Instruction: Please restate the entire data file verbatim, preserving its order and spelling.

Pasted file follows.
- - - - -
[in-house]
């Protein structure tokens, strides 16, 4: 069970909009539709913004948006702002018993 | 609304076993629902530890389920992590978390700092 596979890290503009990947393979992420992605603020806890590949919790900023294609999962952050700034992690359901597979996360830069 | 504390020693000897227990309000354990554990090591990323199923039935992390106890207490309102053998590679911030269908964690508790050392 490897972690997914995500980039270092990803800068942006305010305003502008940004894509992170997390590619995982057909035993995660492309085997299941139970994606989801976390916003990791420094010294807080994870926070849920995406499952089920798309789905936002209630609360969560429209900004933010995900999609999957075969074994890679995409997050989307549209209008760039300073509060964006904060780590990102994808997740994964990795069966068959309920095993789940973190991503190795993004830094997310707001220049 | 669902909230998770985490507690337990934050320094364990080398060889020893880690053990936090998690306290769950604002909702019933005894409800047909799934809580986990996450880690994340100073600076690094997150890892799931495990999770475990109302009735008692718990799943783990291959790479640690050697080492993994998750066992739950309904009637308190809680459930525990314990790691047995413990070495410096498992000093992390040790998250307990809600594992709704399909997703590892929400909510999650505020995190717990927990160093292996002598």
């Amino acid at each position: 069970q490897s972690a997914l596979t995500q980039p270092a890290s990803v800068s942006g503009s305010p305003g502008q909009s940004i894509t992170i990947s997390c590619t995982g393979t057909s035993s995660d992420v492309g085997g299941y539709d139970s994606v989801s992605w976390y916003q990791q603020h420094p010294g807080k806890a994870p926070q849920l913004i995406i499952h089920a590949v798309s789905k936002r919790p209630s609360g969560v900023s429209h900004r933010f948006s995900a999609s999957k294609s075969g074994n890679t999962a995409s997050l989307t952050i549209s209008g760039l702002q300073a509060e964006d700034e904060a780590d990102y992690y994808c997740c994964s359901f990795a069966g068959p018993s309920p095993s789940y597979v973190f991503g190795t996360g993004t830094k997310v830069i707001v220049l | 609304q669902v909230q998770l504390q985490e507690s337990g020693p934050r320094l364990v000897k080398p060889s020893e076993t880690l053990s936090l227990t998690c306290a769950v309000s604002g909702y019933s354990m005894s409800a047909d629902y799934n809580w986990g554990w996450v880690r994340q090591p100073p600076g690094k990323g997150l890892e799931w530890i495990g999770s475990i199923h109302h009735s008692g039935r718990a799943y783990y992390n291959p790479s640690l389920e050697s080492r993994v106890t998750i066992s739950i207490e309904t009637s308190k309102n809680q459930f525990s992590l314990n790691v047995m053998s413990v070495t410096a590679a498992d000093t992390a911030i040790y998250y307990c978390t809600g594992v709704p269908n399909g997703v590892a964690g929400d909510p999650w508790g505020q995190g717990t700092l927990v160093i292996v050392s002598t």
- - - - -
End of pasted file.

[in-house]
């Protein structure tokens, strides 16, 4: 069970909009539709913004948006702002018993 | 609304076993629902530890389920992590978390700092 596979890290503009990947393979992420992605603020806890590949919790900023294609999962952050700034992690359901597979996360830069 | 504390020693000897227990309000354990554990090591990323199923039935992390106890207490309102053998590679911030269908964690508790050392 490897972690997914995500980039270092990803800068942006305010305003502008940004894509992170997390590619995982057909035993995660492309085997299941139970994606989801976390916003990791420094010294807080994870926070849920995406499952089920798309789905936002209630609360969560429209900004933010995900999609999957075969074994890679995409997050989307549209209008760039300073509060964006904060780590990102994808997740994964990795069966068959309920095993789940973190991503190795993004830094997310707001220049 | 669902909230998770985490507690337990934050320094364990080398060889020893880690053990936090998690306290769950604002909702019933005894409800047909799934809580986990996450880690994340100073600076690094997150890892799931495990999770475990109302009735008692718990799943783990291959790479640690050697080492993994998750066992739950309904009637308190809680459930525990314990790691047995413990070495410096498992000093992390040790998250307990809600594992709704399909997703590892929400909510999650505020995190717990927990160093292996002598």
């Amino acid at each position: 069970q490897s972690a997914l596979t995500q980039p270092a890290s990803v800068s942006g503009s305010p305003g502008q909009s940004i894509t992170i990947s997390c590619t995982g393979t057909s035993s995660d992420v492309g085997g299941y539709d139970s994606v989801s992605w976390y916003q990791q603020h420094p010294g807080k806890a994870p926070q849920l913004i995406i499952h089920a590949v798309s789905k936002r919790p209630s609360g969560v900023s429209h900004r933010f948006s995900a999609s999957k294609s075969g074994n890679t999962a995409s997050l989307t952050i549209s209008g760039l702002q300073a509060e964006d700034e904060a780590d990102y992690y994808c997740c994964s359901f990795a069966g068959p018993s309920p095993s789940y597979v973190f991503g190795t996360g993004t830094k997310v830069i707001v220049l | 609304q669902v909230q998770l504390q985490e507690s337990g020693p934050r320094l364990v000897k080398p060889s020893e076993t880690l053990s936090l227990t998690c306290a769950v309000s604002g909702y019933s354990m005894s409800a047909d629902y799934n809580w986990g554990w996450v880690r994340q090591p100073p600076g690094k990323g997150l890892e799931w530890i495990g999770s475990i199923h109302h009735s008692g039935r718990a799943y783990y992390n291959p790479s640690l389920e050697s080492r993994v106890t998750i066992s739950i207490e309904t009637s308190k309102n809680q459930f525990s992590l314990n790691v047995m053998s413990v070495t410096a590679a498992d000093t992390a911030i040790y998250y307990c978390t809600g594992v709704p269908n399909g997703v590892a964690g929400d909510p999650w508790g505020q995190g717990t700092l927990v160093i292996v050392s002598t």